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At A Glance
Ahoy there Matey...& yes, it is Matey, with a long "a". Matey is a 5 month old female purebred golden retriever that has recently joined the RAGOM family. She has been with us for a couple weeks now, while we were trying to get to know each other & figure out her medical issues. Matey is a very special little girl. She came from a family in northern Minnesota where she was supposed to be a mascot at a campground. Unfortunately, though, Matey has some swallowing issues and was referred to the University and was thusly surrendered to RAGOM instead.
Matey met our clan without any issues at all. In fact, she has become the family clown, keeping us entertained with her puppylike antics. She gets along great with our 5 goldens (one of which is Bo 09-300) & our 3 kids (ages 7, 13, & 16). She LOVES to play with Bo, her partner in crime, and play, play, play they do. Matey has not been exposed to cats yet, is mostly but not completely potty trained, kennel trained (settles nicely when in but needs a little coersion to go in), doesn't seem to have any issues with separation or thunderstorms, and is up to date on vaccinations and is microchipped.
Now for the complicated part...Matey has some swallowing issues...she gags on water and regurgitates the majority of her food. Thus to get keep hydrated Matey eats ice cubes instead. When Matey first came to us we tried a few things...thickening her water, raising her food dishes, but no avail, so off to the vet we went. The xrays didn't show any abnormalities so Matey was started on a medication trial. She was given Reglan 30 minutes before each meal to try to relax her esophagus, but unfortunately that didn't help either. Don't get me wrong...Matey is growing & gaining weight (she's up to 38 pounds) but she takes the round about way of getting her food down. She eats her food but then regurgitates the majority of it, which she then eats, and regurgitates and then finally eats and keeps down. So off to the University we go. There Matey had a test called an esophagram where they watched her under xray while she was eating and drinking. This showed that water and food have a hard time passing through her pharynx (the area in the back of her throat that connects the mouth and the esophagus). Once enough accumulates there the material will then pass to the esophagus. And even when it gets there the motility is still slow. This is most likely an issue that she was born with, with the muscles and/or nerves to that area not developing properly.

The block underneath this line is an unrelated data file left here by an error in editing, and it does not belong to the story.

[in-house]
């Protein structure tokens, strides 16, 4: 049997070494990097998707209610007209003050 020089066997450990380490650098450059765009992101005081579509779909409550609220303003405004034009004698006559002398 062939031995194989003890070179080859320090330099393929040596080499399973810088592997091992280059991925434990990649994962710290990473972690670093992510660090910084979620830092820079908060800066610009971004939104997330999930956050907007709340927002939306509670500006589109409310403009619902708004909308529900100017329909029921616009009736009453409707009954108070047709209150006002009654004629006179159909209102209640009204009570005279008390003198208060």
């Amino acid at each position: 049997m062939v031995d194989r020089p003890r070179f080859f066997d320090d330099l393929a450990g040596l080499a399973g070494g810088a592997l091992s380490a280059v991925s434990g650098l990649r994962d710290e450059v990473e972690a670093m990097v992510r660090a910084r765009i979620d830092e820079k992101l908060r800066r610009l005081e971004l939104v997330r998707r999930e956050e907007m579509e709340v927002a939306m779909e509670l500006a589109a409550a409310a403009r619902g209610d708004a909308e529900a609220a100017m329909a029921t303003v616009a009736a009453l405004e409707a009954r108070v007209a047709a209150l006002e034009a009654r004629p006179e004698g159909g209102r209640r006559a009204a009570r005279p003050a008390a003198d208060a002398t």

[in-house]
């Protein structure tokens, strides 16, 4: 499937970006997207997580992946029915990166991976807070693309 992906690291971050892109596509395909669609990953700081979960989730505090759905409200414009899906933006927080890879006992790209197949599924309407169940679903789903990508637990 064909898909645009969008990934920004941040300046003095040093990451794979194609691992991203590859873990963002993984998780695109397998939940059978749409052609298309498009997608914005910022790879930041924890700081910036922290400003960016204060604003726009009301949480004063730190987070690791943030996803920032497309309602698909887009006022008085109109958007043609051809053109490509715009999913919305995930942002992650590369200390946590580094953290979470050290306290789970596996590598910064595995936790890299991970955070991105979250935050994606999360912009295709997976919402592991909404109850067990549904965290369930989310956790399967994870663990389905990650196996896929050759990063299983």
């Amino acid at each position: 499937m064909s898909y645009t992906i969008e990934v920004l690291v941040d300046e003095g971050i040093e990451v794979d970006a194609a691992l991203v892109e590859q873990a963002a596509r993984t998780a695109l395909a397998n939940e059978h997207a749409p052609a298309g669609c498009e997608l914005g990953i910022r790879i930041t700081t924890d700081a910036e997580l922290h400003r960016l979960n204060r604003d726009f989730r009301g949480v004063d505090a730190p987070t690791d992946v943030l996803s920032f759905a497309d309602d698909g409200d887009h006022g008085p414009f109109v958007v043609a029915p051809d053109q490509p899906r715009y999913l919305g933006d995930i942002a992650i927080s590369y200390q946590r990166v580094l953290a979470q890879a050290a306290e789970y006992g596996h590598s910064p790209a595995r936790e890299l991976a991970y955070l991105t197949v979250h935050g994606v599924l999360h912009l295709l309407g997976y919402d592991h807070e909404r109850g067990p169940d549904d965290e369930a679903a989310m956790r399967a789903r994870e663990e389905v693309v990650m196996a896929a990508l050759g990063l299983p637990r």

So now what?? Surgery is not an option, thus Matey will need a forever family that understands this will be a lifelong medical issue for her. Management will be on how Matey is fed...ice chips, preferably from an elevated water bowl...feeding Matey small, frequent meals, preferrably from a flat bowl rather than the typical round one and trying to keep her upright for 10 to 15 minutes after a feeding. If she doesn't improve with the dietary management, then drug therapy may be necessary. The good news is that Matey does great with treats. We make her sit nicely when she gets treats, so I think keeping her upright definitely helps. We have also tried putting her food in a cupcake tin recently so that she has to take a little bit from each section and that has also helped tremendously...no more regurgitation YEAH!!
If you are interested in this special little girl please contact your placement coordinator.